This week, the first part of the double bill, Tenkû no shiro Rapyuta, the first official Studio Ghibli film.

Perhaps overshadowed by the movies either side of it – Nausicaä of the Valley of the Wind preceding it and My Neighbour Totoro and Grave of the Fireflies following it – Castle in the Sky is in some ways an archetypal Hayao Miyazaki film. What begins as a chance encounter between a lonely boy and a girl who falls to Earth evolves into a fable about the perils of militarism and the importance of environmentalism.

At time of recording, it was not ranked on the list of the best movies of all time on the Internet Movie Database.

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New Podcast! The Time is Now – Season 2, Episode 15 (“Owls”)

I have had the immense good fortune to appear on The Time is Now quite a lot lately, but was particularly flattered to be invited on to talk about Owls and Roosters, the big “mythology” two-parter in the late second season of Millennium. It’s an honour to join Kurt North for the conversation.

Owls and Roosters rank among my favourite mythology episodes in the Ten Thirteen canon, largely because they serve as a conscious unravelling of conspiracy theory. It is very common to compare Millennium to The X-Files, and with good reason. There’s considerable thematic overlap between the two shows; in fact, Patient X and The Red and the Black work as interesting companion pieces to Owls and Roosters. Both are stories about the limits of conspiracy, and the idea that entropy must eventually kick in and erode these empires of sand.

However, while The X-Files maintained a consistent belief in a singular unifying mythology, a belief in a single account of history, however convoluted that arc might be, Millennium opted for a more adventurous and postmodern approach. Millennium suggested a world in which all conspiracies were true, in which there were multiple competing narratives of history struggling against one another, with no clear or correct answer. Owls and Roosters offer the culmination of this approach, a car crash of competing narratives trying to account for a period of great instability.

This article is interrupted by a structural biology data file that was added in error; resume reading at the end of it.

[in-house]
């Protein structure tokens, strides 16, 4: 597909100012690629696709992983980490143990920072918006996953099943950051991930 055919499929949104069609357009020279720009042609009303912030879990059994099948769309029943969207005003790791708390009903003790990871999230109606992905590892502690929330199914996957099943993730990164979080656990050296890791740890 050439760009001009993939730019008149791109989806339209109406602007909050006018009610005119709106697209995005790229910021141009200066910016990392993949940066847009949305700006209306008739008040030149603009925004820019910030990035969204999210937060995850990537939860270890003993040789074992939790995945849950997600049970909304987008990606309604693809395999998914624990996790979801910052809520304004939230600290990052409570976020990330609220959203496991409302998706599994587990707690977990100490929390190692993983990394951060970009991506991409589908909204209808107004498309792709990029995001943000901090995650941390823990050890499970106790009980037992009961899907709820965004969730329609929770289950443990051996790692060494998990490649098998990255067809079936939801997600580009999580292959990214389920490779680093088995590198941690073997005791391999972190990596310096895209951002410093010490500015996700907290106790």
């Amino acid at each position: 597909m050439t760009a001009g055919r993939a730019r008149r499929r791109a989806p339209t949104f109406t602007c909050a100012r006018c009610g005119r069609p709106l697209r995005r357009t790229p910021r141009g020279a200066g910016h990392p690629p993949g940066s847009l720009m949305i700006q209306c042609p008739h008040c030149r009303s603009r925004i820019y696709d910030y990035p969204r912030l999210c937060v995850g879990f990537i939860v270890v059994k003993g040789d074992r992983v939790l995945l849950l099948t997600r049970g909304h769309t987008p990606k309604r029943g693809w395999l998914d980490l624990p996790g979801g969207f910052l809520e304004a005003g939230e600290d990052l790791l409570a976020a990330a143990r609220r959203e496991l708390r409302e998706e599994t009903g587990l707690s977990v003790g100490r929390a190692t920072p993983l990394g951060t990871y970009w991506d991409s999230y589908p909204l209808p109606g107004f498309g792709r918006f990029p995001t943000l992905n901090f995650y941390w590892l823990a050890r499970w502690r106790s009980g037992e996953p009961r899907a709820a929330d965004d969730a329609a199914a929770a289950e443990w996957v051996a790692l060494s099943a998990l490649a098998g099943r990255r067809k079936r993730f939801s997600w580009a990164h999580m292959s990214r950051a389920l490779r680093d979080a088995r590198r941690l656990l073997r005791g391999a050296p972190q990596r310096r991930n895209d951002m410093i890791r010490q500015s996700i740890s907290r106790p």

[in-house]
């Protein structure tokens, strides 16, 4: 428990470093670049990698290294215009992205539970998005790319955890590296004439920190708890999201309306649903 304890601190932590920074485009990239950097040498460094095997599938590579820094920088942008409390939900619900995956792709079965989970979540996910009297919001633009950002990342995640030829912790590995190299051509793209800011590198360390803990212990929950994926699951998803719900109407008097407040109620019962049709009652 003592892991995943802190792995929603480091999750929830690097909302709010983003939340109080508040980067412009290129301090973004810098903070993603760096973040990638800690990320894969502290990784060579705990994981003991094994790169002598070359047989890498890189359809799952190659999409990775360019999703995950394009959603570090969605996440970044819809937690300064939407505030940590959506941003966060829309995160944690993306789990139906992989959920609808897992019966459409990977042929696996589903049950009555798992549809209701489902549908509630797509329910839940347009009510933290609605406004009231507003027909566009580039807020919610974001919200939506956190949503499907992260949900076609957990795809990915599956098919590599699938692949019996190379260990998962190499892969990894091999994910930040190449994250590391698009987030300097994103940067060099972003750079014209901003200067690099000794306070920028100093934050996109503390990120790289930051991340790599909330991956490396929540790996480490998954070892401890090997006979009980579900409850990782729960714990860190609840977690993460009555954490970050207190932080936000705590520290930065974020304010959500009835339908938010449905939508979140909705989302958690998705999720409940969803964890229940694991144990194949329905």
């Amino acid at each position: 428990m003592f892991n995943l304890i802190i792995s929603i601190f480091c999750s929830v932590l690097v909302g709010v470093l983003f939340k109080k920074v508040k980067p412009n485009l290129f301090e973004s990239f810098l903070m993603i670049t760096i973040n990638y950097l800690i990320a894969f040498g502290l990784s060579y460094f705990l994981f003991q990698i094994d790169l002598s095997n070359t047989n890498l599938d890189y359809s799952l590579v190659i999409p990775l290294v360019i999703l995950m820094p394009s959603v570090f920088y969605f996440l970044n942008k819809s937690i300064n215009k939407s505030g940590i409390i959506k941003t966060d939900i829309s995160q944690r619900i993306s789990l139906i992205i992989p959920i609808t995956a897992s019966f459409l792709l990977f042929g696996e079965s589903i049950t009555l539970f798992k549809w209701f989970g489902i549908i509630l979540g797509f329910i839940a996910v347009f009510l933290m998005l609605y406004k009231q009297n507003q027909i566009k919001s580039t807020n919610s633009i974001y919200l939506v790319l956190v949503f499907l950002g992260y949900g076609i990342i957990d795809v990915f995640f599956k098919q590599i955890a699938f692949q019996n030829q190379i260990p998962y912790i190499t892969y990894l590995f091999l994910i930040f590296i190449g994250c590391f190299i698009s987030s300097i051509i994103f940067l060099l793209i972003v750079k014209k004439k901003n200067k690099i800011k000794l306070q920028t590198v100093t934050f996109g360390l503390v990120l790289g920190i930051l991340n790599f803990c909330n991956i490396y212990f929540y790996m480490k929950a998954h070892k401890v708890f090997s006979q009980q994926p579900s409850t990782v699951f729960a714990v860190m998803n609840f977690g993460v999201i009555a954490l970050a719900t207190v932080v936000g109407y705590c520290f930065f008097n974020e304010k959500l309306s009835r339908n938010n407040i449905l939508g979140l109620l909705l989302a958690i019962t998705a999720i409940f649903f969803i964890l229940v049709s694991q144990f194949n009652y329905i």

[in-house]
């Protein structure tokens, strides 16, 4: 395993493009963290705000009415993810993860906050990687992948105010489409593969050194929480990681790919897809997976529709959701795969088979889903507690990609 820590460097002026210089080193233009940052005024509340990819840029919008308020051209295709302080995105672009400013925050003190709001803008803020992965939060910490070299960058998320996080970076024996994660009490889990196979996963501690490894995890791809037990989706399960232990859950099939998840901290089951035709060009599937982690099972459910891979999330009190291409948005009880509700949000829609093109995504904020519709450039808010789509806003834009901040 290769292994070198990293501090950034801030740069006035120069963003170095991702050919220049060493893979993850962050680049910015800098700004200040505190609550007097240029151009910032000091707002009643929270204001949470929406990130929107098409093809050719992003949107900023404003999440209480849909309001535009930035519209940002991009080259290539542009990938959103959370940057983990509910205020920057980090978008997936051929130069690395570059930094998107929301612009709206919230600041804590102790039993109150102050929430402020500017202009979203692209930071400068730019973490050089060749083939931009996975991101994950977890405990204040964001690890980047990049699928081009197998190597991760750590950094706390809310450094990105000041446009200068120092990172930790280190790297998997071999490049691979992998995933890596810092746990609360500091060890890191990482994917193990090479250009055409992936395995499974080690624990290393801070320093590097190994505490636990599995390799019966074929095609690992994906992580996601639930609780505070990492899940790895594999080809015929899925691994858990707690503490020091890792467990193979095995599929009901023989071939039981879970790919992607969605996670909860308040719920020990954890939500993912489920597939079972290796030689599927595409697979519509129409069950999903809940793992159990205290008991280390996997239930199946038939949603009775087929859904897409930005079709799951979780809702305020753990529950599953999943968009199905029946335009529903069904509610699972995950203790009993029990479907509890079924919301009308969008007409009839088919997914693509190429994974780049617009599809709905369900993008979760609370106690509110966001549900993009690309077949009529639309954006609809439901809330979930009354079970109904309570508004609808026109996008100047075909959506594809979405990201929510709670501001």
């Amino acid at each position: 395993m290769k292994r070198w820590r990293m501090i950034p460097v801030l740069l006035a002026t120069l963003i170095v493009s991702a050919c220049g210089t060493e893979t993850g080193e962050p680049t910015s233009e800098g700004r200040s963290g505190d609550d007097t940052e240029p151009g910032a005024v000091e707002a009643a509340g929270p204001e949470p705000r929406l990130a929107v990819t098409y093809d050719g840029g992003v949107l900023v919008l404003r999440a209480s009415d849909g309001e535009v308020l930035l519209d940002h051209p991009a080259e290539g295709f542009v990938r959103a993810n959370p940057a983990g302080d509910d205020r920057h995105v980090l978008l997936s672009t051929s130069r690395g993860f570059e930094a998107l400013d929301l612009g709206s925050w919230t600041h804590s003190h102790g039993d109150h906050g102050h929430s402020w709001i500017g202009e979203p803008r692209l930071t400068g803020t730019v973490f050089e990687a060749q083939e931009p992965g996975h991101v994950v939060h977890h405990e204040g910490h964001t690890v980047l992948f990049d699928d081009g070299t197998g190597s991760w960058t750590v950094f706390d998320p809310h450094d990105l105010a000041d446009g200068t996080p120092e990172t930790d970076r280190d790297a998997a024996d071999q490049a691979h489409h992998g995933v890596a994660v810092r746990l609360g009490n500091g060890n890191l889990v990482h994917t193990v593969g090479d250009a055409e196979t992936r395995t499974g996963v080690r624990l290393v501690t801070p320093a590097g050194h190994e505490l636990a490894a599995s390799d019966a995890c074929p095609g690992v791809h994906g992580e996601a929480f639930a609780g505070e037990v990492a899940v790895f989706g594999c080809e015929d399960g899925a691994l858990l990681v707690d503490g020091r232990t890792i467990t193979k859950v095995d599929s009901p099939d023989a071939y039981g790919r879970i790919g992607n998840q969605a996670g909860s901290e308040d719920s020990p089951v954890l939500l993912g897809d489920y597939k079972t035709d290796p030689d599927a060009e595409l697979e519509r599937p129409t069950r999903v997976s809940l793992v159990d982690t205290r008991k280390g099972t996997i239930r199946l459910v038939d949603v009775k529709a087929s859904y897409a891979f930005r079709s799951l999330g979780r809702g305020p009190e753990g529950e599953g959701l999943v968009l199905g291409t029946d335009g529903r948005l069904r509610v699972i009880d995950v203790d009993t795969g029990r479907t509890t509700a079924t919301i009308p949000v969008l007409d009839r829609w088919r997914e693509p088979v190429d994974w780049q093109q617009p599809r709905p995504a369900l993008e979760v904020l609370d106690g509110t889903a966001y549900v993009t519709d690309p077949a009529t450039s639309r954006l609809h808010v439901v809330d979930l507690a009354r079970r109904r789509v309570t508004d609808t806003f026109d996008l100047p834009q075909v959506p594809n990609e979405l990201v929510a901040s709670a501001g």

As ever, you can listen directly to the episode here, subscribe to the podcast here, or click the link below.

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180. Sorcerer – World Tour 2020, w/ The New Wave (#—)

Hosted by Andrew Quinn and Darren Mooney, and this week with special guest Tony Black, The 250 is a (mostly) weekly trip through some of the best (and worst) movies ever made, as voted for by Internet Movie Database Users.

This time, a special treat. William Friedkin’s Sorcerer. And we’re crossing over with The New Wave, as a bit of a teaser for their launch.

Four men drift idly around a deadend town in the heart of South America, when an unlikely opportunity strikes. A terrorist has caused a fire at an American oil well, and the company is offering a lavish payday to anybody who can help. The only catch is that to earn that money, these four men will have to drive extremely volatile nitroglycerine across some of the most treacherous terrain imaginable. Those who survive will have enough to escape the hell in which they’ve found themselves, and those who don’t won’t care.

At time of recording, it was not ranked on the list of the best movies of all time on the Internet Movie Database.

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New Podcast! The Time is Now – Season 2, Episode 14 (“The Pest House”)

I am in the middle of a run of appearances on The Time is Now at the moment, and taking the time out to discuss the rare second season episode of Millennium that I don’t consider to be a highlight. I’m discussing The Pest House with the wonderful Kurt North and the fantastic Adam Chamberlain.

The Pest House is an interesting episode. It’s written by the second season showrunners Glen Morgan and James Wong, and plays into some of their interests in the horror genre. It’s very much a celebration of slasher movie clichés, which would be reflected in their projects after finishing up on Millennium – from Morgan’s Black Christmas to Wong’s American Horror Story to their joint Final Destination. However, the episode often feels like a mess of tropes and ideas, at least two different episodes stitched inelegantly together.

As ever, you can listen directly to the episode here, subscribe to the podcast here, or click the link below.